7 When, Lucius, when?] This exclamation, indicating impatience; has already occurred in King Richard II:
When, Harry, when?” Steevens. See Vol. VIII, p. 14, n. 5. Malone. 8 Remorse from power :] Remorse, for mercy. Warburton.
Remorse (says Mr. Heath) signifies the conscious uneasiness arising from a sense of having done wrong; to extinguish which feeling, nothing hath so great a tendency as absolute uncontrouled power.
I think Warburton right. Johnson.
Remorse is pity, tenderness; and has twice occurred in that sense in Measure for Measure. See Vol. III, p. 357, n.7; and p.463, n. 9. The same word occurs in Othello, and several other of our au. thor's dramas, with the same signification. Steevens.
More than his reason. But 'tis a common proof,
Bru. Get you to bed again, it is not day.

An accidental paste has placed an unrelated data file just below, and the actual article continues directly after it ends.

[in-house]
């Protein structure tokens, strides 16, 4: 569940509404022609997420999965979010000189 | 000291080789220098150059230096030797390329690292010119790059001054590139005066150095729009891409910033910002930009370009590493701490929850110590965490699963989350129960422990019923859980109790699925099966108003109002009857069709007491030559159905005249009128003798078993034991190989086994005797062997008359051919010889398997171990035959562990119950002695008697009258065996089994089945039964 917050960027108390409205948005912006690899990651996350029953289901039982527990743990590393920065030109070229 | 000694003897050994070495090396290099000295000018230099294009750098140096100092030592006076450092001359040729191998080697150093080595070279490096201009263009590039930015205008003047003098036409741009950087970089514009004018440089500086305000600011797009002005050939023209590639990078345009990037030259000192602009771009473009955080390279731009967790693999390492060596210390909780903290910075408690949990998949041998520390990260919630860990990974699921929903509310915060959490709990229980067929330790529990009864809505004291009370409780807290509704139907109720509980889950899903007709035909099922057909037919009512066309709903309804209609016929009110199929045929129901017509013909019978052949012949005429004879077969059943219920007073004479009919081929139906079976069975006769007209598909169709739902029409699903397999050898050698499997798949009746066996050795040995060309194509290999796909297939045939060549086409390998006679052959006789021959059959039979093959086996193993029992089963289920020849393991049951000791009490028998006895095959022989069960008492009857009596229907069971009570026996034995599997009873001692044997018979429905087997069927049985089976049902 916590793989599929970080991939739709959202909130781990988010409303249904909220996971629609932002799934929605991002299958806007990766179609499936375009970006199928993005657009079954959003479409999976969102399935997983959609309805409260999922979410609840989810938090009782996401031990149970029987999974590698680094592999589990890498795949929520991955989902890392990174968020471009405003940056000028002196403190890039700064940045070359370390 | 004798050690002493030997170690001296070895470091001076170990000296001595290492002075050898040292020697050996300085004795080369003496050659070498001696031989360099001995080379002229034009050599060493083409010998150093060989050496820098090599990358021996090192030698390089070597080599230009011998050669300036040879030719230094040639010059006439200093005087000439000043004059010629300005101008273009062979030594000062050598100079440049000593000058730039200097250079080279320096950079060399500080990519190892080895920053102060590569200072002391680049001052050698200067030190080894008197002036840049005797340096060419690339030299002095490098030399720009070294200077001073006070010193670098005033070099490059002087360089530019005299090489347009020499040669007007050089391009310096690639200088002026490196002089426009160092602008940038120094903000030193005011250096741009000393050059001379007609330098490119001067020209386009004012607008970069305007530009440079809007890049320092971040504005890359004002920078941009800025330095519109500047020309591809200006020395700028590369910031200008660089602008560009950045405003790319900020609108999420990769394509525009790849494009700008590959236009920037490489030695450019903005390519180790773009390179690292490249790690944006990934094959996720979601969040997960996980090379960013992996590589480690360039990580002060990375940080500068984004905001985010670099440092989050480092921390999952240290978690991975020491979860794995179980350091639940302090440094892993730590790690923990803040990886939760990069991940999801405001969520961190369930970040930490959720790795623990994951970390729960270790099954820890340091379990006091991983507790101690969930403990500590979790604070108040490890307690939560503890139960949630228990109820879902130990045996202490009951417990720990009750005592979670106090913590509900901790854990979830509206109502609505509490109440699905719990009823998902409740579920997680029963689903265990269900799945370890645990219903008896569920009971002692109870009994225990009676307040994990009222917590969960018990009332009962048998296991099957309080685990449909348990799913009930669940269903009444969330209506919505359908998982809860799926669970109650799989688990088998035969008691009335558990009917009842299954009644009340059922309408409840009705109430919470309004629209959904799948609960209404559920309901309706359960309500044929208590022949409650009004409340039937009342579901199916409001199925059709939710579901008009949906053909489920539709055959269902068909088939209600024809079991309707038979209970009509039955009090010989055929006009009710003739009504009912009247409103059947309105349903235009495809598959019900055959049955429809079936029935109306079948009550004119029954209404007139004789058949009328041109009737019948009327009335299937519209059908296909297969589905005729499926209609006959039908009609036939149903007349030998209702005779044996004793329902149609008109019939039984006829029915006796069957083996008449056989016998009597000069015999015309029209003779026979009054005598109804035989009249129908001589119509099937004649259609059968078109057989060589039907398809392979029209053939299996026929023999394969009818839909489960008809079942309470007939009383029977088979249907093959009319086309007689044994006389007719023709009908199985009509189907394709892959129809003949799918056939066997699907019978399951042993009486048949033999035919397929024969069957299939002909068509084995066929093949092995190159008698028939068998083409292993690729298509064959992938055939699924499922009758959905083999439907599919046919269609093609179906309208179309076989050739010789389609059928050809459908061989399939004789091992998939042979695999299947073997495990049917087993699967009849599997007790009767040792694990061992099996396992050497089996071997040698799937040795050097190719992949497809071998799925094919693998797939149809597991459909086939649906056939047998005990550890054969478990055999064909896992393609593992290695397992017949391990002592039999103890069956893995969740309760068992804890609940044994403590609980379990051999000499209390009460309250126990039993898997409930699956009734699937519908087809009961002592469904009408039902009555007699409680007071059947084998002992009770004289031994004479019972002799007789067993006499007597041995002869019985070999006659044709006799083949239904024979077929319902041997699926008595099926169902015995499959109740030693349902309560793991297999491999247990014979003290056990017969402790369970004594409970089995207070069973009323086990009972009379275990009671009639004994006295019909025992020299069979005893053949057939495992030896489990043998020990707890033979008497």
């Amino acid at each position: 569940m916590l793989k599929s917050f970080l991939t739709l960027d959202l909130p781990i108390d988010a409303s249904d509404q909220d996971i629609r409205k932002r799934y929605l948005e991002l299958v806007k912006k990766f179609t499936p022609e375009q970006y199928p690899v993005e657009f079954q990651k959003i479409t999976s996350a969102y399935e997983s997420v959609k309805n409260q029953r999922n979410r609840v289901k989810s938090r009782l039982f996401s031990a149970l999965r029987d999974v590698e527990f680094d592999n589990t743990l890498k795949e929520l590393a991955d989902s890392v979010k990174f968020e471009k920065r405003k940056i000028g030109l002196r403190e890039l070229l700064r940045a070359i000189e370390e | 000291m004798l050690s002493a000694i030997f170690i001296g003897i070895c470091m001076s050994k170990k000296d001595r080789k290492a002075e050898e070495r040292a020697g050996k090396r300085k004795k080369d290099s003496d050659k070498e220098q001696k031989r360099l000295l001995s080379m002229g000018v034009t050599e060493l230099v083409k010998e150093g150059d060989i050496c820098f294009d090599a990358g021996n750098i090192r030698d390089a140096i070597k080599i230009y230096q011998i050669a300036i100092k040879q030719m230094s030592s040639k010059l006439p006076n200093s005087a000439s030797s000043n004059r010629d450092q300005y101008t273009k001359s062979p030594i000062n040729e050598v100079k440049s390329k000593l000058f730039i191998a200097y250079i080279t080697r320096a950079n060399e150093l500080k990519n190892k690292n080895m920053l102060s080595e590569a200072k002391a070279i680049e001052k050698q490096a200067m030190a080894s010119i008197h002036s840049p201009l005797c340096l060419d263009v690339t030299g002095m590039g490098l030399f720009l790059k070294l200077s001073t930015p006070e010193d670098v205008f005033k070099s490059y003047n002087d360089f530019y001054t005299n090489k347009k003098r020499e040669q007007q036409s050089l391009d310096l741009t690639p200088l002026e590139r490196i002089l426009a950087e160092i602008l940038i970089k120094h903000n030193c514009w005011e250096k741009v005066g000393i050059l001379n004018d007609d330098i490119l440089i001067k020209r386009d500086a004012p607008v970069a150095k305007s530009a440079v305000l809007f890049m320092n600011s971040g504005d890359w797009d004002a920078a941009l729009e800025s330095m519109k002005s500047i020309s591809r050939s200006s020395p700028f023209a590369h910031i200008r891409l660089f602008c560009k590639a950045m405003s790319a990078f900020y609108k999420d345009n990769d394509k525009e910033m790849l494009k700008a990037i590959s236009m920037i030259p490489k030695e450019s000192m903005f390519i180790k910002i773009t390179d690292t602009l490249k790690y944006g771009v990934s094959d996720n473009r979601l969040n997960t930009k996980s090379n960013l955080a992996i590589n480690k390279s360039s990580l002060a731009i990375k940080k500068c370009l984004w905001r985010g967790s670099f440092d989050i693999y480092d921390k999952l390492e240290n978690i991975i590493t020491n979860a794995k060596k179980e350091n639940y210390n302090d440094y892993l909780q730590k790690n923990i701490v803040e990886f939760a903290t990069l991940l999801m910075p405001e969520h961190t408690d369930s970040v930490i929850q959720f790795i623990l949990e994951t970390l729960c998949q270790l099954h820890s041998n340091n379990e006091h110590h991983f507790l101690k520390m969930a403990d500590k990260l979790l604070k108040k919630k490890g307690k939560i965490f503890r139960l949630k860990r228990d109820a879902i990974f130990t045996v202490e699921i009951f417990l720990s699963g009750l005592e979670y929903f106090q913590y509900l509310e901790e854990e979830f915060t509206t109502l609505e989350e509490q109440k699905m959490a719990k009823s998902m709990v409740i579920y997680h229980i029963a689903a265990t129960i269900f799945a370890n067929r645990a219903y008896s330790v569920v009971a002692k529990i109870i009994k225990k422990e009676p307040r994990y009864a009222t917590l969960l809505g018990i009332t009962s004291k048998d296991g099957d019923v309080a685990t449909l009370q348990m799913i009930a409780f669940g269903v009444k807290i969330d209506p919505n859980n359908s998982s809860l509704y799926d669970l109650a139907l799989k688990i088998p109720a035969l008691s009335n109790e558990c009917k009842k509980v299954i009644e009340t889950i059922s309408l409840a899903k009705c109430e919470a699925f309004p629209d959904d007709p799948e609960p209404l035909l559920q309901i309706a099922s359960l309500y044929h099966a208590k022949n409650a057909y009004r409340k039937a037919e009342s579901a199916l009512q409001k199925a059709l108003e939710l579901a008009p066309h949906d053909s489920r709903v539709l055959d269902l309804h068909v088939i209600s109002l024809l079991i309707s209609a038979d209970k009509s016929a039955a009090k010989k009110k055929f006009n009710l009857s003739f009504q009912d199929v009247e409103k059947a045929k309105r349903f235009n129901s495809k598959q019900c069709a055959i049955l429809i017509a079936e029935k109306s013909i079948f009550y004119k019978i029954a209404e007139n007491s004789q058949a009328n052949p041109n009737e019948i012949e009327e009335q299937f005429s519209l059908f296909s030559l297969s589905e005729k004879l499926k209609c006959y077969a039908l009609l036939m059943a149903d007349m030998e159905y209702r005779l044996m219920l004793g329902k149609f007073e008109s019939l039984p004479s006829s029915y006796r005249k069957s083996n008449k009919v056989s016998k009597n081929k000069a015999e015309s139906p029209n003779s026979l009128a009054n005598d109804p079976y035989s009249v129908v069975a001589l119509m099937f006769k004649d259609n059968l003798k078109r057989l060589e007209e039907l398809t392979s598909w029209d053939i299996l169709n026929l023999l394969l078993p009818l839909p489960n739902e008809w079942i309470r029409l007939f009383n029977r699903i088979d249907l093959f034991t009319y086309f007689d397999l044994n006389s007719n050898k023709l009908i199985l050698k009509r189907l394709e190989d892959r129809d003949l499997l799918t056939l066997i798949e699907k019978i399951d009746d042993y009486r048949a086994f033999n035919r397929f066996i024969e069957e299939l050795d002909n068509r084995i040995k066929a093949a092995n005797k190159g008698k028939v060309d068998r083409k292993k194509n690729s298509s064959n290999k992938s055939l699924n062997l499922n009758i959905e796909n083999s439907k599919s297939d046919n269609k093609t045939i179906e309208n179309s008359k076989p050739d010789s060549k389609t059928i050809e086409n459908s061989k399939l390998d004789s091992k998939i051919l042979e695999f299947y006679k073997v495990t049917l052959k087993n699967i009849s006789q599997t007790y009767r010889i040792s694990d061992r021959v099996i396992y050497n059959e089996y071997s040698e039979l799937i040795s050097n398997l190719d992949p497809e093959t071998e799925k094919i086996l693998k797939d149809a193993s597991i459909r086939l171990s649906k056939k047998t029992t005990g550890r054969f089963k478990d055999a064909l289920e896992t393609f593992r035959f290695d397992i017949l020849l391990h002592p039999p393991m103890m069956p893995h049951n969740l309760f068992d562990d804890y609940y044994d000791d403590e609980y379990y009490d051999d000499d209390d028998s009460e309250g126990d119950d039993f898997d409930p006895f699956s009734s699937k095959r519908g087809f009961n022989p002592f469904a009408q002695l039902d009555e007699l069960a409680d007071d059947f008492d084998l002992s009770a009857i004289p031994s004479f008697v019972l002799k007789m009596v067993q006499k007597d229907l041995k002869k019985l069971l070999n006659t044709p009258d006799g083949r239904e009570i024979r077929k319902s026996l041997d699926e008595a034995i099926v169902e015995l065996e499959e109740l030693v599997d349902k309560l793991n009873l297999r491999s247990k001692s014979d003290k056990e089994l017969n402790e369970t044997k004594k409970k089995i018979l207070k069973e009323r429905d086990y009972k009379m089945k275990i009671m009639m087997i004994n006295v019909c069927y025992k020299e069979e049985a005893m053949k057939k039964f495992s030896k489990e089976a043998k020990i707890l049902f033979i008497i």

common proof,] Common experiment. Johnson. Common proof means a matter proved by common experience. With great deference to Johnson, I cannot think that the word experiment will bear that meaning. M. Mason. 1 But when he once attains the upmost round,
He then unto the ladder turns his back, &c.] So, in Daniel's Civil Wars, 1602:
“ The aspirer, once attain'd unto the top,
“ Doth curb that looseness he did find before :
“ His own example makes him fear the more.” Malone.
- base degrees -] Low steps. Johnson. So, in Ben Jonson's Sejanus :
“ Whom when he saw lie spread on the degrees. Steevens.
as his kind,] According to his nature. Johnson. So, in Antony and Cleopatra: “You must think this, look you, tlie worm (i. e. serpent] will do his kind.” Steevens.
As his kind does not mean, according to his nature, as Johnson asserts, but like the rest of his species. NŽ. Mason.
Perhaps rather, as all those of his kind, that is, nature. Malone. 4 Is not to-morrow, boy, the ides of March?] [Old copy--the first of March.] We should read ides: for we can never suppose the
Luc. I know not, sir.